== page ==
Newcastle United were taken over by a Saudi led consortium worth over £320billion.
Newcastle United’s new owners have been told to make Aaron Ramsey and Philippe Coutinho their first signings in the January transfer window. The Magpies were stunningly taken over by a consortium spearheaded by the Saudi Arabian Public Investment Fund (PIF) last week after a deal was agreed with former owner Mike Ashley.
Seemingly overnight, they comfortably became the richest club in the world due to the virtually-limitless pockets of their new ownership group.
The PIF is reportedly worth £320bn alone, more than ten-times the value of the next wealthiest Premier League owner Sheikh Mansour of Manchester City.
Premier League clubs, and perhaps the rest of the footballing world, are bracing themselves, as Newcastle United’s imperious wealth and new-found power could see them become the next footballing superpower on the planet.
And with the club being named with big name after big name, former Aston Villa striker Gabriel Agbonlahor said the club should make Ramsey their first signings of the new era at St James’ Park.
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“I’d go and get Ramsey or someone like that,” he told talkSPORT.
“He’s still a good player and it isn’t working for him at Juventus at the moment.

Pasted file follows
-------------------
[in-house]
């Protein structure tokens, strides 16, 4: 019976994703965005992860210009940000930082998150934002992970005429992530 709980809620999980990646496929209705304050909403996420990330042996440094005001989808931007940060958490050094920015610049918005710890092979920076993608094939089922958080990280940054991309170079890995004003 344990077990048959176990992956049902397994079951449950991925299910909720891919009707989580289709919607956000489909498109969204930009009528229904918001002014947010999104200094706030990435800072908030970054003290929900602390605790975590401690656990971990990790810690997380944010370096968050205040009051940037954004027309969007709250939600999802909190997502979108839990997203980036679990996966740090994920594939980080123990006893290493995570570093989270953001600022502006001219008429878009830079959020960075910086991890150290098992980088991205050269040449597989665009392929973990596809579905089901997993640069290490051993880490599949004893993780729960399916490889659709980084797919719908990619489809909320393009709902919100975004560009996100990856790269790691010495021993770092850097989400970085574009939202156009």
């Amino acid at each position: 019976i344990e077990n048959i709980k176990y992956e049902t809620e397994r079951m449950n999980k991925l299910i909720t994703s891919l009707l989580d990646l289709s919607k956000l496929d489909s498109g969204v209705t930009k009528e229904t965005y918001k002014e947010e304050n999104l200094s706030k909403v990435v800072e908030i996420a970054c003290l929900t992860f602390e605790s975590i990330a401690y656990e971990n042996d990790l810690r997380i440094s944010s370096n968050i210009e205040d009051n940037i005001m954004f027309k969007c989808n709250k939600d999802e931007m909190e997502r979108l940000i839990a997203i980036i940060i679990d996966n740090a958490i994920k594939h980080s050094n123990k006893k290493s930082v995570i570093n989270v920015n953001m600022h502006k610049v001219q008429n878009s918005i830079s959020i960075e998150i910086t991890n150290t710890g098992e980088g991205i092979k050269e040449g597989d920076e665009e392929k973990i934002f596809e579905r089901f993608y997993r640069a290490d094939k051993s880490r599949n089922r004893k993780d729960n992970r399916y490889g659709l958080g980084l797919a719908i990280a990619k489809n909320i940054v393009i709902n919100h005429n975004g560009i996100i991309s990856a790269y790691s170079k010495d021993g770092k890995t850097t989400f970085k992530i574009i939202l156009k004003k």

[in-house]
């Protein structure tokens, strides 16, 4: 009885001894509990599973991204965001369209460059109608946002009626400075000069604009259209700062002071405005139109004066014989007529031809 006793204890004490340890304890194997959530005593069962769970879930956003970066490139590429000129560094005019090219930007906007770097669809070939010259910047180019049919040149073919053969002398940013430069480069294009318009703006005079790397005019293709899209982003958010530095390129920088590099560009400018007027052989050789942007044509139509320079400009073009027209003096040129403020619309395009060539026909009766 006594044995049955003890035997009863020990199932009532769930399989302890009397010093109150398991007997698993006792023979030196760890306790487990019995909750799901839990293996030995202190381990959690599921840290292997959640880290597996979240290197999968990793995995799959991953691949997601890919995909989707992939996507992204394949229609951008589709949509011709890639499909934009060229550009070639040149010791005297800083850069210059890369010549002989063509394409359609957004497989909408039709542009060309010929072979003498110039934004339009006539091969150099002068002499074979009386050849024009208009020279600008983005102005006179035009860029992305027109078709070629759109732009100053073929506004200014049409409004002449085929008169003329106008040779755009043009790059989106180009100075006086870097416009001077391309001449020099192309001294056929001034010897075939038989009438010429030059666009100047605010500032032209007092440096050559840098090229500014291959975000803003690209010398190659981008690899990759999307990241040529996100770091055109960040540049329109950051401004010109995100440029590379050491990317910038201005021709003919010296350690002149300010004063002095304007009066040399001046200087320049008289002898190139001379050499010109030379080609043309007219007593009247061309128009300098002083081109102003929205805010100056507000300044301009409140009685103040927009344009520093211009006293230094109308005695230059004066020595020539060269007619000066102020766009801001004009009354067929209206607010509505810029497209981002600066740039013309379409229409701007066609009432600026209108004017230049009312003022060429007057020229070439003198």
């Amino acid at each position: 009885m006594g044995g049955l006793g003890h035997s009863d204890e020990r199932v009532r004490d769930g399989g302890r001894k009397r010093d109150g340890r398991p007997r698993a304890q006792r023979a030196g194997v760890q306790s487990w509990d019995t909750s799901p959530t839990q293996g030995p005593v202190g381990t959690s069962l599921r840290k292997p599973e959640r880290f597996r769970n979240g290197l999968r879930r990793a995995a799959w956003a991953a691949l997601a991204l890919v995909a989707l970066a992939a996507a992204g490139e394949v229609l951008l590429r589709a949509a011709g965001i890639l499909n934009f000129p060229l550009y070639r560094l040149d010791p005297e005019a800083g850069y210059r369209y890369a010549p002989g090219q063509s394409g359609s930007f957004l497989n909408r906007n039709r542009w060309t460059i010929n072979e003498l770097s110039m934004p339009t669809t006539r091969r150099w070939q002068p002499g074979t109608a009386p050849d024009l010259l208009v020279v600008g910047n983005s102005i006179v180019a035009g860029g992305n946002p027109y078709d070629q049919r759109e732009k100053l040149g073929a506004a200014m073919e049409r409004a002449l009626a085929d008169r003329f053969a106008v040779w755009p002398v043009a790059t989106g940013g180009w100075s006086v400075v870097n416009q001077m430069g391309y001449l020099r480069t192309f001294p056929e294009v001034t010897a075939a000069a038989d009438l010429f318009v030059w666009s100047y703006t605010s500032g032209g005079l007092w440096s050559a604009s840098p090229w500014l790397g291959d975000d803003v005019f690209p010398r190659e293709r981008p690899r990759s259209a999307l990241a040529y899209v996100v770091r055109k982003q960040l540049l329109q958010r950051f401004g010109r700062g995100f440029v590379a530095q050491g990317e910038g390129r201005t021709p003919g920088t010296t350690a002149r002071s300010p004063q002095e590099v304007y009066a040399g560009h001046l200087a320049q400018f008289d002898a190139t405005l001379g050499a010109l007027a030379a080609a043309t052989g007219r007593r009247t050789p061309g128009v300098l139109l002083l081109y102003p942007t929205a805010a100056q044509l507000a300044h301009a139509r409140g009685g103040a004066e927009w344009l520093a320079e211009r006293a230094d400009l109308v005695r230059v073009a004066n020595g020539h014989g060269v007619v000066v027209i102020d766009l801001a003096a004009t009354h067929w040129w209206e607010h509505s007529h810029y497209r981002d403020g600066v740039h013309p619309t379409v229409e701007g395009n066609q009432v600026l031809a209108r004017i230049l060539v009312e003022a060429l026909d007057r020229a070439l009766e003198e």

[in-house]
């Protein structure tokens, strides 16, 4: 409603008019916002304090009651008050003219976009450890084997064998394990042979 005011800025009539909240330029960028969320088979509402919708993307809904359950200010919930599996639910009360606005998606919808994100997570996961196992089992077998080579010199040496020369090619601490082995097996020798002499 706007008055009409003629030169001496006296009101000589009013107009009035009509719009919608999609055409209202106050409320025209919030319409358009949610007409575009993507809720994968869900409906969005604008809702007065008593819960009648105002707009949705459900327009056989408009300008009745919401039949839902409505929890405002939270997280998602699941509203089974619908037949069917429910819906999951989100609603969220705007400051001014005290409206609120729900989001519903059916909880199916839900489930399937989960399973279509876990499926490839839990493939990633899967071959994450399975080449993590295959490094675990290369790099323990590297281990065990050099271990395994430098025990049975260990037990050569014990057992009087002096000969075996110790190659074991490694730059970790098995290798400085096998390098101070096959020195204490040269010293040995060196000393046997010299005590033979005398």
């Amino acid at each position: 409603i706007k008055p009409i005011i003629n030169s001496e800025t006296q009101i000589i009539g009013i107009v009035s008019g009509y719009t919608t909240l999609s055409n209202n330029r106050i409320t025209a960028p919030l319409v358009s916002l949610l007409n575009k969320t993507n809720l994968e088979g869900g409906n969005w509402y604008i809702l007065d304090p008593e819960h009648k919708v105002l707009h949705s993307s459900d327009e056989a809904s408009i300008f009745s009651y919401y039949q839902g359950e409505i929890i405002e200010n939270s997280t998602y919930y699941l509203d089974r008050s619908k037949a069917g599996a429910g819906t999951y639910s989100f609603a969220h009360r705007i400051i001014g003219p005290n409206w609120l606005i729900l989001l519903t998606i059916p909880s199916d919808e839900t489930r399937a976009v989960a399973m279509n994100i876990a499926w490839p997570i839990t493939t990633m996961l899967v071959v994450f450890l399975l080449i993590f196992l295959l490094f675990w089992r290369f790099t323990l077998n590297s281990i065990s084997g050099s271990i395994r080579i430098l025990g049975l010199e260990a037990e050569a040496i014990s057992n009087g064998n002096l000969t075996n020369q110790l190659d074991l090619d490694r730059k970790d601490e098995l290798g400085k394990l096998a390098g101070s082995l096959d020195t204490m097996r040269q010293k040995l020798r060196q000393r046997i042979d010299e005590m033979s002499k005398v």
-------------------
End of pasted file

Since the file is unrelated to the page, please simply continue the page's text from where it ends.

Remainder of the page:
“I’d target those kind of players, where you don’t have to pay them silly money.”
New Newcastle director Amanda Staveley, who played an instrumental role in the takeover, has already said the new owners are strategising a gradual spend rather than one humongous financial pump into the team.
Ramsey could be the perfect starting block of Newcastle’s revolution, as he has found himself surplus to requirements at Juventus.
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The Welshman has only played 98 minutes of Serie A football this season for Juve, and it is no secret the Italian giants have been trying to move him on.
While Newcastle are estimated by financial analysts to be capable of spending £200m in transfer fees over the next few years without falling foul of Financial Fair Play, Juventus have been enduring huge financial struggles.
They suffered a record €209.9m (£177m) net loss during the 2020-21 financial year, more than double their previous loss. “Brinkwire Summary News”.